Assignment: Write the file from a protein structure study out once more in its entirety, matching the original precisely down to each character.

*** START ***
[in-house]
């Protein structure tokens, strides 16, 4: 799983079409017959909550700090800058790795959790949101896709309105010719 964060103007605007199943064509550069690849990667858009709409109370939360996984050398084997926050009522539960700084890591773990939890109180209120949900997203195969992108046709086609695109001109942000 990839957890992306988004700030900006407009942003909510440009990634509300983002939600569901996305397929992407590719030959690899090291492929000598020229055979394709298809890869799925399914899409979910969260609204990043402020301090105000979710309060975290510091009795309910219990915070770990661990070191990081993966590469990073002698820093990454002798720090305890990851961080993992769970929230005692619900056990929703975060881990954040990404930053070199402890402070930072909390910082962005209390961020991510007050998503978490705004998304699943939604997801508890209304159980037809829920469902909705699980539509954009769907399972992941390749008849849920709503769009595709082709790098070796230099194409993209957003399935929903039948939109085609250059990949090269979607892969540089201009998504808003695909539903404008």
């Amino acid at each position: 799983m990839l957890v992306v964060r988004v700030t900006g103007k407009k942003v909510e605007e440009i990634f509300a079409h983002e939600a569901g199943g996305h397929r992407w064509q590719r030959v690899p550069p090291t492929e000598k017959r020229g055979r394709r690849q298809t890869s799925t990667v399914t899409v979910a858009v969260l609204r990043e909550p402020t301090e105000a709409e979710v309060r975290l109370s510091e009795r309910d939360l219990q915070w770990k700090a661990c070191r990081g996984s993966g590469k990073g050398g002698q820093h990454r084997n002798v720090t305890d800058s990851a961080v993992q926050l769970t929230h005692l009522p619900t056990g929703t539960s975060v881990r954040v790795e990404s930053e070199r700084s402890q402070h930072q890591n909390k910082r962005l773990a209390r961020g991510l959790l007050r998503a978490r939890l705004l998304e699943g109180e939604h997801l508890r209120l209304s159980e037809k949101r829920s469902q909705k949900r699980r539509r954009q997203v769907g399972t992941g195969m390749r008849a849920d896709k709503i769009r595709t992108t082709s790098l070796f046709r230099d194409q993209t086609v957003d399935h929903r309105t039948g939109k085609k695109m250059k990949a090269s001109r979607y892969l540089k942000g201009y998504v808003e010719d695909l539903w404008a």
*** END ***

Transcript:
[in-house]
């Protein structure tokens, strides 16, 4: 799983079409017959909550700090800058790795959790949101896709309105010719 964060103007605007199943064509550069690849990667858009709409109370939360996984050398084997926050009522539960700084890591773990939890109180209120949900997203195969992108046709086609695109001109942000 990839957890992306988004700030900006407009942003909510440009990634509300983002939600569901996305397929992407590719030959690899090291492929000598020229055979394709298809890869799925399914899409979910969260609204990043402020301090105000979710309060975290510091009795309910219990915070770990661990070191990081993966590469990073002698820093990454002798720090305890990851961080993992769970929230005692619900056990929703975060881990954040990404930053070199402890402070930072909390910082962005209390961020991510007050998503978490705004998304699943939604997801508890209304159980037809829920469902909705699980539509954009769907399972992941390749008849849920709503769009595709082709790098070796230099194409993209957003399935929903039948939109085609250059990949090269979607892969540089201009998504808003695909539903404008």
């Amino acid at each position: 799983m990839l957890v992306v964060r988004v700030t900006g103007k407009k942003v909510e605007e440009i990634f509300a079409h983002e939600a569901g199943g996305h397929r992407w064509q590719r030959v690899p550069p090291t492929e000598k017959r020229g055979r394709r690849q298809t890869s799925t990667v399914t899409v979910a858009v969260l609204r990043e909550p402020t301090e105000a709409e979710v309060r975290l109370s510091e009795r309910d939360l219990q915070w770990k700090a661990c070191r990081g996984s993966g590469k990073g050398g002698q820093h990454r084997n002798v720090t305890d800058s990851a961080v993992q926050l769970t929230h005692l009522p619900t056990g929703t539960s975060v881990r954040v790795e990404s930053e070199r700084s402890q402070h930072q890591n909390k910082r962005l773990a209390r961020g991510l959790l007050r998503a978490r939890l705004l998304e699943g109180e939604h997801l508890r209120l209304s159980e037809k949101r829920s469902q909705k949900r699980r539509r954009q997203v769907g399972t992941g195969m390749r008849a849920d896709k709503i769009r595709t992108t082709s790098l070796f046709r230099d194409q993209t086609v957003d399935h929903r309105t039948g939109k085609k695109m250059k990949a090269s001109r979607y892969l540089k942000g201009y998504v808003e010719d695909l539903w404008a």